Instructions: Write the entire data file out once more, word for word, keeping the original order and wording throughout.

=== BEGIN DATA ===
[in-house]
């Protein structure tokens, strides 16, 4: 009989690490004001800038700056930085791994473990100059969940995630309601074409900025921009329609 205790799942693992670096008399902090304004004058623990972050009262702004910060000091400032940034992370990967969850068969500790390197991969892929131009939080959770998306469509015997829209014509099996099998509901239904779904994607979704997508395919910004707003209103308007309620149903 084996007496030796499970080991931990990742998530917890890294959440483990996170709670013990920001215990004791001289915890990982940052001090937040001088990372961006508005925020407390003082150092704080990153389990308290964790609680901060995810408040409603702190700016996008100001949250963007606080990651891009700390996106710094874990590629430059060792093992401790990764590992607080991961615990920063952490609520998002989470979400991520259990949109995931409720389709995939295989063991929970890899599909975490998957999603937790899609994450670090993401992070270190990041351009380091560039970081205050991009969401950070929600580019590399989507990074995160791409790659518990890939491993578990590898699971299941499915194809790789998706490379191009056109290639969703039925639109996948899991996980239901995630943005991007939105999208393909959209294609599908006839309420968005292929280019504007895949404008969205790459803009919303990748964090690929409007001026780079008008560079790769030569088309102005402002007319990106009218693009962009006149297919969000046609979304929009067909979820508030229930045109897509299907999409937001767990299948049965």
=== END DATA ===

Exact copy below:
[in-house]
């Protein structure tokens, strides 16, 4: 009989690490004001800038700056930085791994473990100059969940995630309601074409900025921009329609 205790799942693992670096008399902090304004004058623990972050009262702004910060000091400032940034992370990967969850068969500790390197991969892929131009939080959770998306469509015997829209014509099996099998509901239904779904994607979704997508395919910004707003209103308007309620149903 084996007496030796499970080991931990990742998530917890890294959440483990996170709670013990920001215990004791001289915890990982940052001090937040001088990372961006508005925020407390003082150092704080990153389990308290964790609680901060995810408040409603702190700016996008100001949250963007606080990651891009700390996106710094874990590629430059060792093992401790990764590992607080991961615990920063952490609520998002989470979400991520259990949109995931409720389709995939295989063991929970890899599909975490998957999603937790899609994450670090993401992070270190990041351009380091560039970081205050991009969401950070929600580019590399989507990074995160791409790659518990890939491993578990590898699971299941499915194809790789998706490379191009056109290639969703039925639109996948899991996980239901995630943005991007939105999208393909959209294609599908006839309420968005292929280019504007895949404008969205790459803009919303990748964090690929409007001026780079008008560079790769030569088309102005402002007319990106009218693009962009006149297919969000046609979304929009067909979820508030229930045109897509299907999409937001767990299948049965």